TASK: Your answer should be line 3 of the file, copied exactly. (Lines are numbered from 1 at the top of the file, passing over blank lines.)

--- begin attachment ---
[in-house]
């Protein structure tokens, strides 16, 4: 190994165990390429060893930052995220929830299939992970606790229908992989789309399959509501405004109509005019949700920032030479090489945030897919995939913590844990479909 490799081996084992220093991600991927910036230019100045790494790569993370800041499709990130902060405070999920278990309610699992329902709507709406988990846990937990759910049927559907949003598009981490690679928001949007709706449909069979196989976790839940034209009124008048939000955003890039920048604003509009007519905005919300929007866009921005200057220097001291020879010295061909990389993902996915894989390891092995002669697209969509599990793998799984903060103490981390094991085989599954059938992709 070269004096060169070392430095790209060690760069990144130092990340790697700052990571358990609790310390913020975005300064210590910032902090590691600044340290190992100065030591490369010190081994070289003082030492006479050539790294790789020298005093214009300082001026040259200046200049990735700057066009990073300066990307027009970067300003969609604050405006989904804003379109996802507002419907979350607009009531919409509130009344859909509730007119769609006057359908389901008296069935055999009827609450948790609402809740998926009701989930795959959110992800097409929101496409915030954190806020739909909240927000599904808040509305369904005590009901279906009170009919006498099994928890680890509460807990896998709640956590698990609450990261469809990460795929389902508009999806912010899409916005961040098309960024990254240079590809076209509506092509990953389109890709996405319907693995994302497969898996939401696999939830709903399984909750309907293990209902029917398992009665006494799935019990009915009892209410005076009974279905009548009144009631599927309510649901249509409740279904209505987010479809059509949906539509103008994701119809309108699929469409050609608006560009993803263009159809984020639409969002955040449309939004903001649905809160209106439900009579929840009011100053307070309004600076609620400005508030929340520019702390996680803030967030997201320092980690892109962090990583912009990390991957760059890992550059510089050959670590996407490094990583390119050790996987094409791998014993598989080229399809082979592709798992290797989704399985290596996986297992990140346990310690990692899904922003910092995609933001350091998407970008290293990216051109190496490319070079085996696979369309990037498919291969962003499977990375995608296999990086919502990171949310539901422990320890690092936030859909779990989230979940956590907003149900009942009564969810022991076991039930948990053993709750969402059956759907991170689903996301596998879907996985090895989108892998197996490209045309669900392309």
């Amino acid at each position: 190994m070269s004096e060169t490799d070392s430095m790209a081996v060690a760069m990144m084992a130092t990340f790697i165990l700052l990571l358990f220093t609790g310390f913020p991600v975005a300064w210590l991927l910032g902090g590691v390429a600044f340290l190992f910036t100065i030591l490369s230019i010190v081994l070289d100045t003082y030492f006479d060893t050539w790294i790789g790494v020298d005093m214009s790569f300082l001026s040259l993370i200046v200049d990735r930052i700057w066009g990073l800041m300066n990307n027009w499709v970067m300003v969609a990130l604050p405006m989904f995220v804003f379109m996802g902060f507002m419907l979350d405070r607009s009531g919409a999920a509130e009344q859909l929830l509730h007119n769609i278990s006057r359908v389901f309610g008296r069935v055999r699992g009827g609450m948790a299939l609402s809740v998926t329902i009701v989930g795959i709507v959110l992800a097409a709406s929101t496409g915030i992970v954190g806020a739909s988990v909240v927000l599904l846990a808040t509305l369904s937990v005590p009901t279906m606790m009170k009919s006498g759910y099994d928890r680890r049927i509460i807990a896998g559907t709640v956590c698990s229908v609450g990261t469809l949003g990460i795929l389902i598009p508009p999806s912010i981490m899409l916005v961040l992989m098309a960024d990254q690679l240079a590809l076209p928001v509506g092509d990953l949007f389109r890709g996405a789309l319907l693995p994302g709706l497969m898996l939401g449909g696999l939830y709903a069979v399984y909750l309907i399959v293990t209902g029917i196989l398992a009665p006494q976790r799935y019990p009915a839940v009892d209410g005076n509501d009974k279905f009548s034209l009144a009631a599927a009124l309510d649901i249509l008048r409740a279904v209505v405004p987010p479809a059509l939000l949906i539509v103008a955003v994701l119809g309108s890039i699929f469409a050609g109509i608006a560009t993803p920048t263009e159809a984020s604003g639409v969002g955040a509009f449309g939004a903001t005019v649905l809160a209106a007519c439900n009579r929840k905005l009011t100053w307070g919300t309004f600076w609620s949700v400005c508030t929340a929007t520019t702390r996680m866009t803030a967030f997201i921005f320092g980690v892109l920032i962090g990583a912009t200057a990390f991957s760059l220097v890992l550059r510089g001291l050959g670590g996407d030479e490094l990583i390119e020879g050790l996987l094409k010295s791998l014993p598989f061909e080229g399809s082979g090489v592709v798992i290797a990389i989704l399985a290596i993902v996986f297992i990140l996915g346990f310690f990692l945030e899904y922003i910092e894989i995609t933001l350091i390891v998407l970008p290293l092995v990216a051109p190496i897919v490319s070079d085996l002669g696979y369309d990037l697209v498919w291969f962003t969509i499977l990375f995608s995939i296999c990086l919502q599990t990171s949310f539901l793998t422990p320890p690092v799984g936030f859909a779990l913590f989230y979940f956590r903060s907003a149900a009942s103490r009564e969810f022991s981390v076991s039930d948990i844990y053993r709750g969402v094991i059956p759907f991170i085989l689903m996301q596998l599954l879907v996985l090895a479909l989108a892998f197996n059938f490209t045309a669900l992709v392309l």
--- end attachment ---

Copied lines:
């Amino acid at each position: 190994m070269s004096e060169t490799d070392s430095m790209a081996v060690a760069m990144m084992a130092t990340f790697i165990l700052l990571l358990f220093t609790g310390f913020p991600v975005a300064w210590l991927l910032g902090g590691v390429a600044f340290l190992f910036t100065i030591l490369s230019i010190v081994l070289d100045t003082y030492f006479d060893t050539w790294i790789g790494v020298d005093m214009s790569f300082l001026s040259l993370i200046v200049d990735r930052i700057w066009g990073l800041m300066n990307n027009w499709v970067m300003v969609a990130l604050p405006m989904f995220v804003f379109m996802g902060f507002m419907l979350d405070r607009s009531g919409a999920a509130e009344q859909l929830l509730h007119n769609i278990s006057r359908v389901f309610g008296r069935v055999r699992g009827g609450m948790a299939l609402s809740v998926t329902i009701v989930g795959i709507v959110l992800a097409a709406s929101t496409g915030i992970v954190g806020a739909s988990v909240v927000l599904l846990a808040t509305l369904s937990v005590p009901t279906m606790m009170k009919s006498g759910y099994d928890r680890r049927i509460i807990a896998g559907t709640v956590c698990s229908v609450g990261t469809l949003g990460i795929l389902i598009p508009p999806s912010i981490m899409l916005v961040l992989m098309a960024d990254q690679l240079a590809l076209p928001v509506g092509d990953l949007f389109r890709g996405a789309l319907l693995p994302g709706l497969m898996l939401g449909g696999l939830y709903a069979v399984y909750l309907i399959v293990t209902g029917i196989l398992a009665p006494q976790r799935y019990p009915a839940v009892d209410g005076n509501d009974k279905f009548s034209l009144a009631a599927a009124l309510d649901i249509l008048r409740a279904v209505v405004p987010p479809a059509l939000l949906i539509v103008a955003v994701l119809g309108s890039i699929f469409a050609g109509i608006a560009t993803p920048t263009e159809a984020s604003g639409v969002g955040a509009f449309g939004a903001t005019v649905l809160a209106a007519c439900n009579r929840k905005l009011t100053w307070g919300t309004f600076w609620s949700v400005c508030t929340a929007t520019t702390r996680m866009t803030a967030f997201i921005f320092g980690v892109l920032i962090g990583a912009t200057a990390f991957s760059l220097v890992l550059r510089g001291l050959g670590g996407d030479e490094l990583i390119e020879g050790l996987l094409k010295s791998l014993p598989f061909e080229g399809s082979g090489v592709v798992i290797a990389i989704l399985a290596i993902v996986f297992i990140l996915g346990f310690f990692l945030e899904y922003i910092e894989i995609t933001l350091i390891v998407l970008p290293l092995v990216a051109p190496i897919v490319s070079d085996l002669g696979y369309d990037l697209v498919w291969f962003t969509i499977l990375f995608s995939i296999c990086l919502q599990t990171s949310f539901l793998t422990p320890p690092v799984g936030f859909a779990l913590f989230y979940f956590r903060s907003a149900a009942s103490r009564e969810f022991s981390v076991s039930d948990i844990y053993r709750g969402v094991i059956p759907f991170i085989l689903m996301q596998l599954l879907v996985l090895a479909l989108a892998f197996n059938f490209t045309a669900l992709v392309l």